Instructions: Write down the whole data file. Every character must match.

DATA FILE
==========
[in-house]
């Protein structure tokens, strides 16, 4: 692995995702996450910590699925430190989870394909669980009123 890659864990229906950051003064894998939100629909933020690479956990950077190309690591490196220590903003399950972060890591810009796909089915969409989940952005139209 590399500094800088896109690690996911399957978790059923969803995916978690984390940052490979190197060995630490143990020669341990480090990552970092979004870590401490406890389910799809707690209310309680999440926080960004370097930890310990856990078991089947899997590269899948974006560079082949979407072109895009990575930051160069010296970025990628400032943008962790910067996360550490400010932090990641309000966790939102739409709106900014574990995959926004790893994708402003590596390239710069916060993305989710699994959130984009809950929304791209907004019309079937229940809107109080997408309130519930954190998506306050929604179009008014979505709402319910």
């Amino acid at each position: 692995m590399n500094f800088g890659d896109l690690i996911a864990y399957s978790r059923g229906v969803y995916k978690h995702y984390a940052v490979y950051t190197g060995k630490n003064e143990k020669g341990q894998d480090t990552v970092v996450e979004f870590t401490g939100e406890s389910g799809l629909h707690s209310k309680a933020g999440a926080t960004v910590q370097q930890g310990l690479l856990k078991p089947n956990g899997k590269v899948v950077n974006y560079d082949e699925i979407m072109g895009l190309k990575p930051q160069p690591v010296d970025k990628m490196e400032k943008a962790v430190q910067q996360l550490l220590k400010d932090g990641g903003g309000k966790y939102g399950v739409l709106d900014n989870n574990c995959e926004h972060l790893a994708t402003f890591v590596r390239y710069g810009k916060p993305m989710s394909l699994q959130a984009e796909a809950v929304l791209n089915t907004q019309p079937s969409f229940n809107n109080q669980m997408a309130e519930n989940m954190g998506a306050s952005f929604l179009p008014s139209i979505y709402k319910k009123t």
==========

[in-house]
């Protein structure tokens, strides 16, 4: 692995995702996450910590699925430190989870394909669980009123 890659864990229906950051003064894998939100629909933020690479956990950077190309690591490196220590903003399950972060890591810009796909089915969409989940952005139209 590399500094800088896109690690996911399957978790059923969803995916978690984390940052490979190197060995630490143990020669341990480090990552970092979004870590401490406890389910799809707690209310309680999440926080960004370097930890310990856990078991089947899997590269899948974006560079082949979407072109895009990575930051160069010296970025990628400032943008962790910067996360550490400010932090990641309000966790939102739409709106900014574990995959926004790893994708402003590596390239710069916060993305989710699994959130984009809950929304791209907004019309079937229940809107109080997408309130519930954190998506306050929604179009008014979505709402319910």
């Amino acid at each position: 692995m590399n500094f800088g890659d896109l690690i996911a864990y399957s978790r059923g229906v969803y995916k978690h995702y984390a940052v490979y950051t190197g060995k630490n003064e143990k020669g341990q894998d480090t990552v970092v996450e979004f870590t401490g939100e406890s389910g799809l629909h707690s209310k309680a933020g999440a926080t960004v910590q370097q930890g310990l690479l856990k078991p089947n956990g899997k590269v899948v950077n974006y560079d082949e699925i979407m072109g895009l190309k990575p930051q160069p690591v010296d970025k990628m490196e400032k943008a962790v430190q910067q996360l550490l220590k400010d932090g990641g903003g309000k966790y939102g399950v739409l709106d900014n989870n574990c995959e926004h972060l790893a994708t402003f890591v590596r390239y710069g810009k916060p993305m989710s394909l699994q959130a984009e796909a809950v929304l791209n089915t907004q019309p079937s969409f229940n809107n109080q669980m997408a309130e519930n989940m954190g998506a306050s952005f929604l179009p008014s139209i979505y709402k319910k009123t």